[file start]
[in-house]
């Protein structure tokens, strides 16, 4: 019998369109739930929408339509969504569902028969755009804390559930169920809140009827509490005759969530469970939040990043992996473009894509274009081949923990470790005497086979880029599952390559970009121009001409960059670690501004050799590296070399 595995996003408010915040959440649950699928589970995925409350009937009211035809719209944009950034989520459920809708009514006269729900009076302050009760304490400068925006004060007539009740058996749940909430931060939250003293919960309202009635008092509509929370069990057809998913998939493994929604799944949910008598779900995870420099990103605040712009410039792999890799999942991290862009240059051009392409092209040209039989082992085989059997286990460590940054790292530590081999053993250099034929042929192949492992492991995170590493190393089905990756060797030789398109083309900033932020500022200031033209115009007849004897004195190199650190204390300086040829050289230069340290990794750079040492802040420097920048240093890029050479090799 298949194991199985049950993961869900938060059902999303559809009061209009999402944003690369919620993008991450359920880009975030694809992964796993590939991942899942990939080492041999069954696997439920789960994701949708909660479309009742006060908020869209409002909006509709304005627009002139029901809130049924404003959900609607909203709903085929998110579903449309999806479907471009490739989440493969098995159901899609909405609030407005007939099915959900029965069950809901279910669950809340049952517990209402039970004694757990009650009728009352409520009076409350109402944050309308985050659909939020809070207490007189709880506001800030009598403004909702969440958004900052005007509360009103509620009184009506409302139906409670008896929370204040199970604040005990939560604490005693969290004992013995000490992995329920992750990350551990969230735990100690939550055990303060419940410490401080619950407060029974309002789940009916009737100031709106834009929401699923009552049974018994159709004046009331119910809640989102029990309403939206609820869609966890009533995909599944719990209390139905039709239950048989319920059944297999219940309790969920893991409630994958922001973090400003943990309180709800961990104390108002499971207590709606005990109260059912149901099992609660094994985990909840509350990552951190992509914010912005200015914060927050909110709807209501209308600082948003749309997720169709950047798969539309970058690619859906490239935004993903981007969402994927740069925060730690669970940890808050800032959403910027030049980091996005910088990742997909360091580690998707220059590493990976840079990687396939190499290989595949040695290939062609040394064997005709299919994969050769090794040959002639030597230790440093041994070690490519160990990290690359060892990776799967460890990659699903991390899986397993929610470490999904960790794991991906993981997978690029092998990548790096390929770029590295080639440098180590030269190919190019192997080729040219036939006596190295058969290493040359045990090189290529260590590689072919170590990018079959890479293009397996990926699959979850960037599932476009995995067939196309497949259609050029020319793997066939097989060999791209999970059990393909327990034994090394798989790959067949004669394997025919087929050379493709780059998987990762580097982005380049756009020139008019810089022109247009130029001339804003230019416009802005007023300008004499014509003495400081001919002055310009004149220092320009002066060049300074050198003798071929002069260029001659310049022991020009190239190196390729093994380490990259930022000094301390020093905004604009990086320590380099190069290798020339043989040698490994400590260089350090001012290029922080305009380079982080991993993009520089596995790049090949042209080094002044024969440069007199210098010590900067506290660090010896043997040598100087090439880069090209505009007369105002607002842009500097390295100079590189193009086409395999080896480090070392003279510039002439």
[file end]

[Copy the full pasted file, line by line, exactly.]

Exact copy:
[in-house]
């Protein structure tokens, strides 16, 4: 019998369109739930929408339509969504569902028969755009804390559930169920809140009827509490005759969530469970939040990043992996473009894509274009081949923990470790005497086979880029599952390559970009121009001409960059670690501004050799590296070399 595995996003408010915040959440649950699928589970995925409350009937009211035809719209944009950034989520459920809708009514006269729900009076302050009760304490400068925006004060007539009740058996749940909430931060939250003293919960309202009635008092509509929370069990057809998913998939493994929604799944949910008598779900995870420099990103605040712009410039792999890799999942991290862009240059051009392409092209040209039989082992085989059997286990460590940054790292530590081999053993250099034929042929192949492992492991995170590493190393089905990756060797030789398109083309900033932020500022200031033209115009007849004897004195190199650190204390300086040829050289230069340290990794750079040492802040420097920048240093890029050479090799 298949194991199985049950993961869900938060059902999303559809009061209009999402944003690369919620993008991450359920880009975030694809992964796993590939991942899942990939080492041999069954696997439920789960994701949708909660479309009742006060908020869209409002909006509709304005627009002139029901809130049924404003959900609607909203709903085929998110579903449309999806479907471009490739989440493969098995159901899609909405609030407005007939099915959900029965069950809901279910669950809340049952517990209402039970004694757990009650009728009352409520009076409350109402944050309308985050659909939020809070207490007189709880506001800030009598403004909702969440958004900052005007509360009103509620009184009506409302139906409670008896929370204040199970604040005990939560604490005693969290004992013995000490992995329920992750990350551990969230735990100690939550055990303060419940410490401080619950407060029974309002789940009916009737100031709106834009929401699923009552049974018994159709004046009331119910809640989102029990309403939206609820869609966890009533995909599944719990209390139905039709239950048989319920059944297999219940309790969920893991409630994958922001973090400003943990309180709800961990104390108002499971207590709606005990109260059912149901099992609660094994985990909840509350990552951190992509914010912005200015914060927050909110709807209501209308600082948003749309997720169709950047798969539309970058690619859906490239935004993903981007969402994927740069925060730690669970940890808050800032959403910027030049980091996005910088990742997909360091580690998707220059590493990976840079990687396939190499290989595949040695290939062609040394064997005709299919994969050769090794040959002639030597230790440093041994070690490519160990990290690359060892990776799967460890990659699903991390899986397993929610470490999904960790794991991906993981997978690029092998990548790096390929770029590295080639440098180590030269190919190019192997080729040219036939006596190295058969290493040359045990090189290529260590590689072919170590990018079959890479293009397996990926699959979850960037599932476009995995067939196309497949259609050029020319793997066939097989060999791209999970059990393909327990034994090394798989790959067949004669394997025919087929050379493709780059998987990762580097982005380049756009020139008019810089022109247009130029001339804003230019416009802005007023300008004499014509003495400081001919002055310009004149220092320009002066060049300074050198003798071929002069260029001659310049022991020009190239190196390729093994380490990259930022000094301390020093905004604009990086320590380099190069290798020339043989040698490994400590260089350090001012290029922080305009380079982080991993993009520089596995790049090949042209080094002044024969440069007199210098010590900067506290660090010896043997040598100087090439880069090209505009007369105002607002842009500097390295100079590189193009086409395999080896480090070392003279510039002439």